But that brings me back to my original question; what do I have to do to be worthy? Is it all in my head? Am I supposed to automatically feel like I have the same right as other people to pursue the friendships and relationships that I want? Would that mean that it has less to do with how interesting I am as a person and more to do with how I feel about myself and how determined I am? After all, people are drawn to the energy you exude, not your personality.


  1. This train of thought got me thinking a bit - I realized that while from my humanist point of view every human being should have the right to live and be happy, I have to admit that on a personal level, I am somewhat selective in my circle of friends - a lot of people do not keep my interest on an intellectual level, so I tend to classify them as boring, to use your words. It is a bit of a double standard, but then, putting people in the boring category doesn't mean they deserve less, just a personal choice.
    To be fair, I found that most people are interesting in some way or another, but it takes time to find the particular thing that interests you. The older both sides are, the easier it gets in a way, because they have had more experiences in general.

    however, I have to say that I don't agree with you further along in your post - sure, common interests are not all-important, but the chemistry you talk about I find to be rather to be something like a mindset, a very general way of looking at things...without similarities in that, in my experience it is hard to find common ground for anything. Doesn't have to be the same particular interests or experiences, but more something like a general willingness to accept each others thoughts, to discuss or share things. I think this is something very individual in each case, and not applicable to a general group in a single way. While personality and experience certainly plays a part in the process of finding a friend, so do a plethora of other factors, even down to random chance - like the right topic of conversation on a first meeting. I don't think there is that much you can actively do to generate a friendship with a particular person, beyond some tolerance for their faults.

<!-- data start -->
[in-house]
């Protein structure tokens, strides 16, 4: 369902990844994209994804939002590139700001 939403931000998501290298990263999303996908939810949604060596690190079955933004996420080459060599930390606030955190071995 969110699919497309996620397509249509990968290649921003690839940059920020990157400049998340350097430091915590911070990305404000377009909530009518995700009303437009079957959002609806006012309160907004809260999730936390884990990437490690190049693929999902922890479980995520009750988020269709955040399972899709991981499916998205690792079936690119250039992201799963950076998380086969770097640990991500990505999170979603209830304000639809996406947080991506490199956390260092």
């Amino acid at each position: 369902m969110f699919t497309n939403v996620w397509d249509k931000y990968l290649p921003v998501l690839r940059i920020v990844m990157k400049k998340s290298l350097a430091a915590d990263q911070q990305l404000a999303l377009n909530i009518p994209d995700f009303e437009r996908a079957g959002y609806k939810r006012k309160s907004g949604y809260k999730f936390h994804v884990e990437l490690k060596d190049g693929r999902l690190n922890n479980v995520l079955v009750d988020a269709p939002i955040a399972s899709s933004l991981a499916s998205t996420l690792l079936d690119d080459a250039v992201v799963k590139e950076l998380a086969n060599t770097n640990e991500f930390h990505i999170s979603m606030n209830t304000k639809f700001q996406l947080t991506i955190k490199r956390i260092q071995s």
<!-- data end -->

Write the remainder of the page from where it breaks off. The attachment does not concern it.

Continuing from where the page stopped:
I guess its a different view from a different person, but hey, thats what comments are for, right?

    1. Thanks for your comment, I really appreciate it! I think you're right. I'd only add that there is probably also a slight similarity in some aspects of the character of people who get along well, which helps them "get" each other better.

  2. I agree with anonymous above. I just want to add, chemistry and interest are not always instant nor are they constant. Different persons are being put in different situations where - as anonymous said - many factors, usually subjective, play a role in order to find chemistry or interest, . Also something very important is that inevitably ,most people change, other less other more, because experiences in life is something that effects people. So in the end, my opinion is, a person should put itself in different situations (I don't necessarily mean crazy stuff but also everyday things) meet people and get experiences in it's life.

    1. Agree with everything, including the suggestion of exposing oneself to a wider range of experiences. The only problem with that is that it's very difficult and nerve racking, especially for people with few friends (those are the ones that are usually closed off from experiences and stuff).